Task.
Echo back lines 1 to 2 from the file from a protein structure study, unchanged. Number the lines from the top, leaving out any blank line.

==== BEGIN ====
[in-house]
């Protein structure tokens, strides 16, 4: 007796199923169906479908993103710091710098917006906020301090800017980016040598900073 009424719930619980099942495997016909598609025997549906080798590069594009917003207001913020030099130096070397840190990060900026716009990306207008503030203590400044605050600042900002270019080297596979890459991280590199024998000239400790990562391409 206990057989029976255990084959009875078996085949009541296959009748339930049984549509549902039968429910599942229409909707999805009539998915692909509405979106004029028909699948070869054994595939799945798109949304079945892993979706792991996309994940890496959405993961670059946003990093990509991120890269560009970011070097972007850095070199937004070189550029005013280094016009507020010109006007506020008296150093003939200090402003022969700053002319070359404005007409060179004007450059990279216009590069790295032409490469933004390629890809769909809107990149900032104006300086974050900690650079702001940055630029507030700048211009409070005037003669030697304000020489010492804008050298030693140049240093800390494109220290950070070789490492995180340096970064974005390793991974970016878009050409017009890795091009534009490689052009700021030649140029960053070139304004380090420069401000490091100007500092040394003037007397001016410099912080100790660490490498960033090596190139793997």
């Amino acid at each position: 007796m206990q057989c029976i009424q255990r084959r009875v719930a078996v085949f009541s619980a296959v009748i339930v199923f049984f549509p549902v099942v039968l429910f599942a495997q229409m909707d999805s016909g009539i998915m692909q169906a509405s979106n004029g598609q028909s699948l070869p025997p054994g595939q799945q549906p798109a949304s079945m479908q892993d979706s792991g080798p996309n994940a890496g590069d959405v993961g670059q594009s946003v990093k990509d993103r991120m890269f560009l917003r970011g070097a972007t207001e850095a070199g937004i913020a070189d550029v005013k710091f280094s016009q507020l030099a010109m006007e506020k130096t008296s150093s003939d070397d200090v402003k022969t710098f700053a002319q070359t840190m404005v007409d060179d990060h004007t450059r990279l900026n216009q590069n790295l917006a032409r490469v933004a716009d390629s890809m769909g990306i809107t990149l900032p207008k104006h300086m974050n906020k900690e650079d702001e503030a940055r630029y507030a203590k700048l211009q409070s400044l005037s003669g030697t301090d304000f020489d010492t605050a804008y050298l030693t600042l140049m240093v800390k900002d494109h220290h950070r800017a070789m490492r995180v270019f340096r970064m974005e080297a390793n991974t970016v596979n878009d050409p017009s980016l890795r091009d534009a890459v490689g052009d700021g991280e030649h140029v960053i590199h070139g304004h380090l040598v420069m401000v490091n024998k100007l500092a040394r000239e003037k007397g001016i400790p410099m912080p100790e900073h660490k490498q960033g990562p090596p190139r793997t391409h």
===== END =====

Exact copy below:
[in-house]
């Protein structure tokens, strides 16, 4: 007796199923169906479908993103710091710098917006906020301090800017980016040598900073 009424719930619980099942495997016909598609025997549906080798590069594009917003207001913020030099130096070397840190990060900026716009990306207008503030203590400044605050600042900002270019080297596979890459991280590199024998000239400790990562391409 206990057989029976255990084959009875078996085949009541296959009748339930049984549509549902039968429910599942229409909707999805009539998915692909509405979106004029028909699948070869054994595939799945798109949304079945892993979706792991996309994940890496959405993961670059946003990093990509991120890269560009970011070097972007850095070199937004070189550029005013280094016009507020010109006007506020008296150093003939200090402003022969700053002319070359404005007409060179004007450059990279216009590069790295032409490469933004390629890809769909809107990149900032104006300086974050900690650079702001940055630029507030700048211009409070005037003669030697304000020489010492804008050298030693140049240093800390494109220290950070070789490492995180340096970064974005390793991974970016878009050409017009890795091009534009490689052009700021030649140029960053070139304004380090420069401000490091100007500092040394003037007397001016410099912080100790660490490498960033090596190139793997």